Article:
Each contractor will have their own policy regarding design and bidding. Always remember to compare “apples to apples”. Free estimates are typically very limited. Many contractors will charge a fee for an irrigation design or even for a bid. A contractor may or may not wish to provide you with a design for the purpose of submitting a bid on a new installation. However, a design is required by state law before work begins. Make sure you receive a copy for your records. Designs should be drawn to scale and contain a point of connection, backflow device, head and valve locations, pipe layout and size, nozzle sizes and degrees of coverage. Upon completion of the installation, the contractor should supply you with an “as built” design, showing any changes that were made during the installation. This will be a valuable benefit to you when future additions to your residence or landscape are needed; for sprinkler system repair; or if issues regarding design or warranty arise.

Permits

Most irrigation work requires a permit from your local municipality. Each municipality will have a threshold for when a permit is required. Typically, any new installation or an addition of at least 25% to an existing system will require a permit. Some municipalities require a permit if the backflow preventer is replaced. If a contractor states that no permit is required, check with your local authorities to verify. It is ultimately the homeowner who will pay the price for not having the required permits.

Written Contract

As a general rule, irrigation system installations are begun after a contract is agreed upon and signed by both parties. The contract submitted by the contractor should include: irrigator’s legal name and license number, the scope of work, list of materials, total price for the job, any required permits, warranty period, and payment terms. The contract is directed at legally protecting both parties. A responsible contractor should have no objections to a written contract.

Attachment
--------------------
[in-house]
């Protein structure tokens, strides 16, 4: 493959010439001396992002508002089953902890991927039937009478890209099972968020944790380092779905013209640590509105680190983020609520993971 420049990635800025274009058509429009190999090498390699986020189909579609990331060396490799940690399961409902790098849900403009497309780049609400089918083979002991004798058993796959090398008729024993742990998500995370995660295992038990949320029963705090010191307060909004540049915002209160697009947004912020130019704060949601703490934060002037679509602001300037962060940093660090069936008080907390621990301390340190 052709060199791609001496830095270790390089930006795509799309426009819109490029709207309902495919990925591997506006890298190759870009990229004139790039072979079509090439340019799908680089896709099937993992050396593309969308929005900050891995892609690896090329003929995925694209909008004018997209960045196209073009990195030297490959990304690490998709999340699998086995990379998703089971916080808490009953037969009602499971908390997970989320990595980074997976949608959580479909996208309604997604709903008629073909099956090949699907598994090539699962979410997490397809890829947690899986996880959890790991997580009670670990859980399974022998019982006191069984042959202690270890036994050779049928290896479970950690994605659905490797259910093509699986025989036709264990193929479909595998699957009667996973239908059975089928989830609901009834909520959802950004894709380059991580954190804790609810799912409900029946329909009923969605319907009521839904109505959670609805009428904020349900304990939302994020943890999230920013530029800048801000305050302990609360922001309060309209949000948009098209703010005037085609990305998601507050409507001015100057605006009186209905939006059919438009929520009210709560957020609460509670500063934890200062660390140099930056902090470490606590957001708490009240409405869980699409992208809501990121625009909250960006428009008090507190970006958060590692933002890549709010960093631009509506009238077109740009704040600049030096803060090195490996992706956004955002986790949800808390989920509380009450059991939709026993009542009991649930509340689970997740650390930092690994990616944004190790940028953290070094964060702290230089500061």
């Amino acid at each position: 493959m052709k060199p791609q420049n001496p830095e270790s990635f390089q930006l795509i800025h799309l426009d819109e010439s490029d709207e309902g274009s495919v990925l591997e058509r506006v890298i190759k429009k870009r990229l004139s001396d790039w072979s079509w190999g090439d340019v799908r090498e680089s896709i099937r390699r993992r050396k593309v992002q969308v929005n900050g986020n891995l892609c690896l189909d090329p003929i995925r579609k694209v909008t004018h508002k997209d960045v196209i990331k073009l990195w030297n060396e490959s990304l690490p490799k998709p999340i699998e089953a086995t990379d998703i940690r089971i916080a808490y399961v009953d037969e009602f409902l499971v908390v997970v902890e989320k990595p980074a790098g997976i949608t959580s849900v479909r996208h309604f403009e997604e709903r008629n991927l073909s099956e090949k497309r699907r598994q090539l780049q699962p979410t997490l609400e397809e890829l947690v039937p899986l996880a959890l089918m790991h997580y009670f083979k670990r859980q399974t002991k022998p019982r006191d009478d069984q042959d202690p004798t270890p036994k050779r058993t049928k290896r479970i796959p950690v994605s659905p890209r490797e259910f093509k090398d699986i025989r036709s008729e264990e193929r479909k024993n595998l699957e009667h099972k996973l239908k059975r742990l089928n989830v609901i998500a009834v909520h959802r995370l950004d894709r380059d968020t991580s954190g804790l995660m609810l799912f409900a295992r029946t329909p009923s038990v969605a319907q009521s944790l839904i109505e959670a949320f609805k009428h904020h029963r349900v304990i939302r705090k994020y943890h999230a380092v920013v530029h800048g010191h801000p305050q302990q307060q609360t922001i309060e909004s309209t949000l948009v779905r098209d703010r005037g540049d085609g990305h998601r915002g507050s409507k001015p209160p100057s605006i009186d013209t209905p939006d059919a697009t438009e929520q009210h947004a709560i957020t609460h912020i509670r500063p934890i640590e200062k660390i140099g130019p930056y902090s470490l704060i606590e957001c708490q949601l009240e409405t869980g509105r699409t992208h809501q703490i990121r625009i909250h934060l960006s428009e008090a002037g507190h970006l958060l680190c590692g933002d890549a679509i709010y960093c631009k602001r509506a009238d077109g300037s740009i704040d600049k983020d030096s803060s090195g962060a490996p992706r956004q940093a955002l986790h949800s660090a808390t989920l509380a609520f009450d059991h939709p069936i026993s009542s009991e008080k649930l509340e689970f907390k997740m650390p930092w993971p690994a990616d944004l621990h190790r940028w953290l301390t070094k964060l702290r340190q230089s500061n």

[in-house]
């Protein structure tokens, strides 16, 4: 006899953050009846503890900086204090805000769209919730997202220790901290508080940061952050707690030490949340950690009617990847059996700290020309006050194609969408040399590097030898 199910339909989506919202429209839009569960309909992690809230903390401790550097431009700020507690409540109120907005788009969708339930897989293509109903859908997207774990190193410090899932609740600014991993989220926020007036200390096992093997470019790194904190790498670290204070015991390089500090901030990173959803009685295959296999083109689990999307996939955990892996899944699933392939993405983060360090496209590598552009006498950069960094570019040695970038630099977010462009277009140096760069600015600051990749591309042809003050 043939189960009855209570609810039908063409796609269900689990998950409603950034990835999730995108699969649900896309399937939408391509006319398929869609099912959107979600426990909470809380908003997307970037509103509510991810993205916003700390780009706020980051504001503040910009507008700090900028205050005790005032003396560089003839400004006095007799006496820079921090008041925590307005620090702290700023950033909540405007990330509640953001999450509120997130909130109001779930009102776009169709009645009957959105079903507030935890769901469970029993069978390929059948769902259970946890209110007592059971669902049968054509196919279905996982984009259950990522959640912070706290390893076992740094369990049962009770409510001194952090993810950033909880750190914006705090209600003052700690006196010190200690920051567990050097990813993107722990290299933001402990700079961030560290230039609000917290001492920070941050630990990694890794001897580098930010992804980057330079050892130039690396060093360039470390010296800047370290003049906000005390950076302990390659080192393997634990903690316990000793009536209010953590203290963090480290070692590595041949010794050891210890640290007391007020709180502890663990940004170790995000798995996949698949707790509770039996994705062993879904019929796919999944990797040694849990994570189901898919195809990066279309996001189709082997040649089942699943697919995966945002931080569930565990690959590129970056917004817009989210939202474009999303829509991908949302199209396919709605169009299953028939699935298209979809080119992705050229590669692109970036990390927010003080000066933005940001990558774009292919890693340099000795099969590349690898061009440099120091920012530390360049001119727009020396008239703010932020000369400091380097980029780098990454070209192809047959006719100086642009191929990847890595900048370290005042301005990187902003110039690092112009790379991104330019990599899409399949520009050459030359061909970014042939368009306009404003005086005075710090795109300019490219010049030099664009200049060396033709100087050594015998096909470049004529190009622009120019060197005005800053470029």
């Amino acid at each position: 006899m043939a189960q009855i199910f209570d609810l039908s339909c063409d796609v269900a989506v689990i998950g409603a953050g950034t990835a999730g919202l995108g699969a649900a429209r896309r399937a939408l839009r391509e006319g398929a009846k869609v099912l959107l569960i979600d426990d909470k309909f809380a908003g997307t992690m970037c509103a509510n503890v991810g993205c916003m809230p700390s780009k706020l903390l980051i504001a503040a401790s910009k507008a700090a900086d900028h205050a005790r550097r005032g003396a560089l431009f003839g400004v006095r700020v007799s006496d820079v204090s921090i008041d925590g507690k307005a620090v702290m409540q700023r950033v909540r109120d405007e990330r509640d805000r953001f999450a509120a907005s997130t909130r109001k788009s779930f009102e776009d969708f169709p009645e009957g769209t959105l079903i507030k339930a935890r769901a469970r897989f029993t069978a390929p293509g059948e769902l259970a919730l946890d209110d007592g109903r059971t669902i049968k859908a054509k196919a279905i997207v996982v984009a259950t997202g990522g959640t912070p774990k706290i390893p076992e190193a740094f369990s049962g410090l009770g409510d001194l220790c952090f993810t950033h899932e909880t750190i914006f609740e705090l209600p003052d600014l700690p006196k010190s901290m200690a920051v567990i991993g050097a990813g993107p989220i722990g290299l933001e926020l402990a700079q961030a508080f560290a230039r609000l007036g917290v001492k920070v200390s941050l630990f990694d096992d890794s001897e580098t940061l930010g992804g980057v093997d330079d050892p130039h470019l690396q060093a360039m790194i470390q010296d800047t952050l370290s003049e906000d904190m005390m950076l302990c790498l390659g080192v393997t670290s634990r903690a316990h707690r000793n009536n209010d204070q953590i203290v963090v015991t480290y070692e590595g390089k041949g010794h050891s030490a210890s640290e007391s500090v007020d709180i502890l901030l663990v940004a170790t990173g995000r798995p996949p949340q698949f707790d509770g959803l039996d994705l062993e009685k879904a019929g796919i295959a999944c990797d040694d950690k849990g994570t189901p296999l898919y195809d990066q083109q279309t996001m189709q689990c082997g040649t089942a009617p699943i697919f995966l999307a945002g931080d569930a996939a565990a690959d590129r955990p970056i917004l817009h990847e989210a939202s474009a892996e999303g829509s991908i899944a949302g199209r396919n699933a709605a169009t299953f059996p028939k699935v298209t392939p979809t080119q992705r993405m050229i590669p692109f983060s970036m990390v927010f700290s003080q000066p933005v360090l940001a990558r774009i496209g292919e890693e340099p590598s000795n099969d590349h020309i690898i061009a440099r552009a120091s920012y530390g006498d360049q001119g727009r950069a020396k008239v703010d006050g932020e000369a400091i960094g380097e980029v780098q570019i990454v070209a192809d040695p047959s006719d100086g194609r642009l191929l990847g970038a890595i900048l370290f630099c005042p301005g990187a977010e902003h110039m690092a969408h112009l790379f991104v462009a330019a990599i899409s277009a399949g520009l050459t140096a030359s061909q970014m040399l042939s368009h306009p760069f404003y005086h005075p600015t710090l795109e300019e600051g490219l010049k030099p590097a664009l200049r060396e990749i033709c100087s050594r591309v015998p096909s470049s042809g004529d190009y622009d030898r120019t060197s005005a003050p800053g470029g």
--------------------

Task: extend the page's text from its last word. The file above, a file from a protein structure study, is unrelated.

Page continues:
Payment

A successful contractor should be adequately financed to install an irrigation system without the need of large advance deposits or payments. However, due to high operational and material costs, a contractor may desire a deposit or progress payment, particularly on large or expensive installations. The Dallas Irrigation Association recommends that an advance deposit or progress payment should not exceed 50% of the total cost of the job.

Warranty

You should receive a written warranty for materials and labor, outlining exactly what is covered and for how long of a period. The warranty may vary from contractor to contractor.

Low Bid

It was Ruskin who said: “There is hardly anything in the world that some men cannot make a little worse and sell a little cheaper; and the people who consider price only, are such men’s lawful prey.” In order for the contractor to continue serving you and other customers in a responsible manner, they must stay in business and show a fair profit. Simply “paying the bills” is little incentive to a reputable contractor. Consider the cost of other items you own compared to the value of your landscape and residence. The low bid is not always the best value. Rebuilding or replacing an improperly designed or installed irrigation system may cost you many times the amount you thought you saved. Even if the system is functional – if it wastes water – you will pay more in higher water costs for many years to come.

Remember, you are installing a permanent system that must be installed right the first time in order for it to work properly. 

Additional Tips

  • Look for a contractor that is a member of a local, state, or national irrigation trade association. Verify current membership status.
  • Look for additional irrigation industry certifications and verify.
  • Ask for references and contact them to check on satisfaction with the contractor’s performance and quality levels.
  • Remember that not all contractors are equal. Check all available information including the scale and scope of previous work.
  • Check out the latest news on Water Conservation here.